Vibration Testing Saddles From Brooks, SQLab & Specialized – Which is Best?

The saddle is one of the most important bike components in terms of vertical compliance. In fact, Cervelo rates the saddle as the second most important component on a road bike after your rear tire.

It’s time to find out what the comfort differences are between three of the best gravel saddles currently available.

Let’s start with the Brooks C17 Carved saddle.

Brooks C17 Carved Saddle

This has been my primary saddle for a while now. I’ve done more than 2000 km on it, so I know its strengths and weaknesses quite well.

Brooks saddles are known to be some of the most comfortable available. But Brooks saddles are also known to need time to ‘wear in’ (well, the leather ones). I didn’t want to go through this process, so that’s why I ended up testing their C17 model.

The Brooks C17 Cambium All-weather saddle is made from vulcanized natural rubber, and according to Brooks, it is ready to ride from the first minute. Yet my experience was different and I needed some time to adapt to its unique shape.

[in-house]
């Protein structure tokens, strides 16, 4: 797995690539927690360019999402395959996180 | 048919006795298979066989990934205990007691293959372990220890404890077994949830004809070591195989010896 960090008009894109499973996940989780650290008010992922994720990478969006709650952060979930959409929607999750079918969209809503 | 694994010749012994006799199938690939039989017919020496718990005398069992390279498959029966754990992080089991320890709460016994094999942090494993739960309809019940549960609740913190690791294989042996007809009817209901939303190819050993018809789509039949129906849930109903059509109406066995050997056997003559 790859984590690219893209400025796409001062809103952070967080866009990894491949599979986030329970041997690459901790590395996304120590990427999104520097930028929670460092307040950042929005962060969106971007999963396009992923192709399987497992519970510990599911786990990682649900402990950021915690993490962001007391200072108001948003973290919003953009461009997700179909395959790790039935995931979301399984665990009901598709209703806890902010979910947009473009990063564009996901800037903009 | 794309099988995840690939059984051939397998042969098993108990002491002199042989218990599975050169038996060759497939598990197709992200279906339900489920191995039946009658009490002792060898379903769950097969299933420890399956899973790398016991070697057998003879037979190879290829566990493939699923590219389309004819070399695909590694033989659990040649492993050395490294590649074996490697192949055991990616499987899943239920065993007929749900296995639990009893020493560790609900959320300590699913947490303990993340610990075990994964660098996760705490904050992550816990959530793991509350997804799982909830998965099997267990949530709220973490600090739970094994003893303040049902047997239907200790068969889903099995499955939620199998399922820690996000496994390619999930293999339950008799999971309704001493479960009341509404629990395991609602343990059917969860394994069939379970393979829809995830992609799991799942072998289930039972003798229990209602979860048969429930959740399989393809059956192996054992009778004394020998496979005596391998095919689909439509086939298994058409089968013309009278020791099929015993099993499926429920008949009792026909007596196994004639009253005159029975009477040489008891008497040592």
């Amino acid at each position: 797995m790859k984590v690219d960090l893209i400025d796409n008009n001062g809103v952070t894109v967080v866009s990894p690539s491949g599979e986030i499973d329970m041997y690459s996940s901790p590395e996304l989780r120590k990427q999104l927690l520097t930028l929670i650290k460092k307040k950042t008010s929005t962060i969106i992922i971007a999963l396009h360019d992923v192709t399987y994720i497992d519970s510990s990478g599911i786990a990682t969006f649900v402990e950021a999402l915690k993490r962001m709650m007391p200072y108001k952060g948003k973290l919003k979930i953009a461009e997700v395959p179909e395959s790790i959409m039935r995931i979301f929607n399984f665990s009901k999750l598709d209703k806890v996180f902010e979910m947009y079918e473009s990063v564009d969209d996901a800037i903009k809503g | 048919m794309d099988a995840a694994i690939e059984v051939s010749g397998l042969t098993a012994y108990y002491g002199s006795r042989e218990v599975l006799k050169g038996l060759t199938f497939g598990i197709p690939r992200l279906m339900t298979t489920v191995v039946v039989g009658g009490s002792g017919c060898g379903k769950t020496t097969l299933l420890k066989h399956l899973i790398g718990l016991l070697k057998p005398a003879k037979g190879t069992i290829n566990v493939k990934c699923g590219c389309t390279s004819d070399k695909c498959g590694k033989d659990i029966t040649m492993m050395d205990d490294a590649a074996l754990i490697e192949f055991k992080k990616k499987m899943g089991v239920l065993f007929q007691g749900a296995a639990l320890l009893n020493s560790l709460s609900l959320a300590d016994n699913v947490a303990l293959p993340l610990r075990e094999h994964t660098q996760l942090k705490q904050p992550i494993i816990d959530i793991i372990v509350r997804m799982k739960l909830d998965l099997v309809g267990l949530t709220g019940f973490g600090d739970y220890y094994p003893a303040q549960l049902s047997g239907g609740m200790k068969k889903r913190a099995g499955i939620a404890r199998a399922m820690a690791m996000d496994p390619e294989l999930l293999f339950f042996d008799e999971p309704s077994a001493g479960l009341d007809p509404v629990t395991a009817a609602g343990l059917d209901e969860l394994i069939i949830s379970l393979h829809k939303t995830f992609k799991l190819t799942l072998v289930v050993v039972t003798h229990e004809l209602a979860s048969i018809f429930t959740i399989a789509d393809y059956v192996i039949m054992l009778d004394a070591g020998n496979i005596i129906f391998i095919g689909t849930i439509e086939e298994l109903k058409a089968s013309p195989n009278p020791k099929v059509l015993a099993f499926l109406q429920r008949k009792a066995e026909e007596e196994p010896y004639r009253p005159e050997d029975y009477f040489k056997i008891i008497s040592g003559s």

Part of the magic behind this saddle is not the shape but the unique construction. The Brooks C17 has a flexible shell that you sit on (similarly to the new 3D-printed saddles) so your sit bones can flex the saddle while you ride. This flex has a very nice damping effect as well.

Now, there are rivets that protrude from the rear of the saddle. If you sit wrongly on them (like I initially did) they will create discomfort. But if you overcome these initial challenges, this saddle truly starts to shine.

I find the shape of Brooks C17 Carved very comfortable. And the longer you ride, the better it feels! Luckily, my vibration measurements support these subjective feelings. But before we go for the data let’s talk about another two contenders…

SQlab 612 Ergowave Active Saddle

The SQlab 612 Ergowave saddle takes a different approach.

When you are riding, your pelvis is rotating from one side to the other, and this makes your sit bones constantly dig into the surface of the saddle. The more flat and hard the surface of the saddle, the more it will bother you, especially on longer rides.

Brooks uses a unique flexible shell to solve this issue, but it’s quite a curved saddle shape. If you want a flatter saddle instead, then I believe the SQlab 612 is the best solution you can get right now.